A widely-discussed Baltimore City bill seeking to create alternatives to traditional security deposits was vetoed by Mayor Brandon Scott – his first use of the veto pen.
The legislation, passed by a 11-2 vote of the City Council in April, would have created additional pathways for potential tenants to gain access to rental housing, short of a traditional “money down” security deposit. The controversial offering of surety bonds for that purpose, criticized by some advocates as predatory, earned the Mayor’s final disapproval decision.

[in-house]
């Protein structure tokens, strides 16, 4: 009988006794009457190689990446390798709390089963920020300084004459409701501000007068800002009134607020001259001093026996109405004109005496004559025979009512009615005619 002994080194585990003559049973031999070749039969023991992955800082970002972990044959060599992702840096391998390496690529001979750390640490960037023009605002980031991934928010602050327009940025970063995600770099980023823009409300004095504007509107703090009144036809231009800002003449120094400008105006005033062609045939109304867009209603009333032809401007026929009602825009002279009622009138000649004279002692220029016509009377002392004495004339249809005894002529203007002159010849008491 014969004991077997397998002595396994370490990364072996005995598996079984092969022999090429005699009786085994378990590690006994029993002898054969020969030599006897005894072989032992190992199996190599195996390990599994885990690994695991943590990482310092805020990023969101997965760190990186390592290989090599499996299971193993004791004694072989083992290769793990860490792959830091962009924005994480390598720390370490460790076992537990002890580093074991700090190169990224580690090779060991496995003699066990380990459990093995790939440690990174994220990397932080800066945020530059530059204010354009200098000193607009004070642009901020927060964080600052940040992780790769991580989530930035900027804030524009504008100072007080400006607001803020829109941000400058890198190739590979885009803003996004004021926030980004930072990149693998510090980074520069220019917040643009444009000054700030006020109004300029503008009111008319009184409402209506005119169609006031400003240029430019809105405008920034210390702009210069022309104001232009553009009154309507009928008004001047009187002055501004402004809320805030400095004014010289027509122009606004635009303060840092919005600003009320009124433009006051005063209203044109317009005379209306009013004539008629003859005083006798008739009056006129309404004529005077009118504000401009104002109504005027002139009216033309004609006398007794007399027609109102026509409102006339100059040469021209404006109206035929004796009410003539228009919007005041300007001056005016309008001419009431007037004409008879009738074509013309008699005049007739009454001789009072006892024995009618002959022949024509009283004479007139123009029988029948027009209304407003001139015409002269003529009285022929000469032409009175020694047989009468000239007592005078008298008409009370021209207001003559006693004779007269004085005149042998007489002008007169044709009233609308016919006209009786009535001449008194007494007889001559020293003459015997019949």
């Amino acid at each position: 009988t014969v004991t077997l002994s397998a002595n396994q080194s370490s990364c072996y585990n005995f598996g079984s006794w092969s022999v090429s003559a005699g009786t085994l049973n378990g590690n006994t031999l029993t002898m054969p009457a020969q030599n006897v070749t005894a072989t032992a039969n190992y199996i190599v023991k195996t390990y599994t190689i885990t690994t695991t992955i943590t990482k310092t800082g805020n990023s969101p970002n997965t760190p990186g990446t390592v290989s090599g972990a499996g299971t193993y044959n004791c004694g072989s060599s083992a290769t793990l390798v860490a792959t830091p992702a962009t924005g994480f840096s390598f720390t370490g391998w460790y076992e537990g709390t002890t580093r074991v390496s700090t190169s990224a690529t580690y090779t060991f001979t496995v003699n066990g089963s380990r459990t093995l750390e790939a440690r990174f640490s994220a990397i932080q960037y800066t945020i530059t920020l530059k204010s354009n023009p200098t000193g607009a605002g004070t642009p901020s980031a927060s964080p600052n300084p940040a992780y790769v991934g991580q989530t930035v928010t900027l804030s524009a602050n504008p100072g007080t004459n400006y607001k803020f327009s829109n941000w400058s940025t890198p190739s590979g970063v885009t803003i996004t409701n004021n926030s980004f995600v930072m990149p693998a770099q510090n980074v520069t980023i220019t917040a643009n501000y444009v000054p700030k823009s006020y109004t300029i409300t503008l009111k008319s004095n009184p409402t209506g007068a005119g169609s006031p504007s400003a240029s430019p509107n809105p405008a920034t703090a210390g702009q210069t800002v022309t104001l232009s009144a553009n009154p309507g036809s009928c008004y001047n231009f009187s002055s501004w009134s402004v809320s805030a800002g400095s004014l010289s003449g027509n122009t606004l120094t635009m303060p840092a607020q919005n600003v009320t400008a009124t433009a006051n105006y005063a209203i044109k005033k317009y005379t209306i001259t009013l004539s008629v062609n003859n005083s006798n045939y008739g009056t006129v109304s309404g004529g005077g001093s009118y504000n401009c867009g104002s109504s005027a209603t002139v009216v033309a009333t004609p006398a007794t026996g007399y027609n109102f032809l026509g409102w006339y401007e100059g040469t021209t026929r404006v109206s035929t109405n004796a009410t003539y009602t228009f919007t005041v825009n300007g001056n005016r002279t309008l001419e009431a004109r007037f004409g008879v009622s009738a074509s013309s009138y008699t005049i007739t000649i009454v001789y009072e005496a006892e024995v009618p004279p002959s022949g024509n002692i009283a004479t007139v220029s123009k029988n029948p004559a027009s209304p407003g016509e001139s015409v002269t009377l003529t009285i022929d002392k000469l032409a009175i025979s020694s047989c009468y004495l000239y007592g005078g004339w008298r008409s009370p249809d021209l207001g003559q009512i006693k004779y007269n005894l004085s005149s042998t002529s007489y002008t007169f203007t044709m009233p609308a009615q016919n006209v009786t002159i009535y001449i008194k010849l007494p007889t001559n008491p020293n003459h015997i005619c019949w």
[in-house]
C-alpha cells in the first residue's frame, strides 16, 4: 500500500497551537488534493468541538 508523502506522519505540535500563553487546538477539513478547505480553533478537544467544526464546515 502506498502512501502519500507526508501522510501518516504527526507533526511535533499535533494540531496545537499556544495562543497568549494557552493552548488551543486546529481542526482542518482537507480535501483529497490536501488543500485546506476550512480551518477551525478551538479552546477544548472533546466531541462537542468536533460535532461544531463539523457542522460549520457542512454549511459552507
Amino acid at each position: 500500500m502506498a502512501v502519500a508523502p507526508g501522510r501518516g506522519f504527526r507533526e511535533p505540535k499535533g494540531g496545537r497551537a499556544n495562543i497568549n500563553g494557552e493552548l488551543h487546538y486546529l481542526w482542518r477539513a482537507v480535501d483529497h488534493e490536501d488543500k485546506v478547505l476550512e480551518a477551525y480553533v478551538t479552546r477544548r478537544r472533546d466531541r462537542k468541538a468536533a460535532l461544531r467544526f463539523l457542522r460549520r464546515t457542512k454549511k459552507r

The Baltimore Sun covered the veto decision, and the uncertain road ahead, for the proposal:
Supporters of the bill had hoped that alternatives to traditional security deposits could remove barriers to stable housing options for many lower-income residents. Similar legislation has been taken up in a variety of urban areas across the country.